Direct Attack Law and Legal Definition

Direct attack is a method used by an appellant to set aside or correct an award in a proceeding instituted for that purpose. A direct attack is used to annul, reverse, vacate, correct or to declare void a judgment or an award. Direct attack is made in a manner prescribed by law. A direct attack is generally made in appeal, writ, review or injunction.

The following are examples of two case law on Direct Attack:

A direct attack on a judicial proceeding is an attempt to avoid or correct it in some manner provided by law. [Broyhill v. Dawson, 168 Va. 321, 328 (Va. 1937)]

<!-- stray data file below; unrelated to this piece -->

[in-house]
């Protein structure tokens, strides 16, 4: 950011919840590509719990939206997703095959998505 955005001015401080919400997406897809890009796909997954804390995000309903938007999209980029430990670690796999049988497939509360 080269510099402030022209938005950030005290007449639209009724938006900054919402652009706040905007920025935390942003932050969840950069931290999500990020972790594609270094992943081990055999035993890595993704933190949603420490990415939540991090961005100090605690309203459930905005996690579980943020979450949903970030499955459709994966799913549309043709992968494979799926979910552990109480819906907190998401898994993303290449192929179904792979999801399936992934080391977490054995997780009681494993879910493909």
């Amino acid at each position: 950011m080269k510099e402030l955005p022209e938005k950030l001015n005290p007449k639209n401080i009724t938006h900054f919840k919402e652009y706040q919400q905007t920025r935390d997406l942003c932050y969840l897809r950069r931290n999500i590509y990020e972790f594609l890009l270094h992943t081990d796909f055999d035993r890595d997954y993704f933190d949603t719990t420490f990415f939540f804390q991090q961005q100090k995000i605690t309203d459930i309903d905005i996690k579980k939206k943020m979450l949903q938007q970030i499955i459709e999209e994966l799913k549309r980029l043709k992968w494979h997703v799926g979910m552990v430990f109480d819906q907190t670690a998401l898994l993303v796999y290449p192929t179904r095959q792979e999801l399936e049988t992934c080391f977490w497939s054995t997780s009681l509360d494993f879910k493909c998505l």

A direct attack on a judgment is an attempt to amend, correct, reform, vacate, or enjoin the execution of same in a proceeding instituted for that purpose, such as a motion for a rehearing, an appeal, some form of writ of error, a bill of review, an injunction to restrain its execution, etc.[Ernell v. O'Fiel, 441 S.W.2d 653, 655 (Tex. Civ. App. Beaumont 1969)]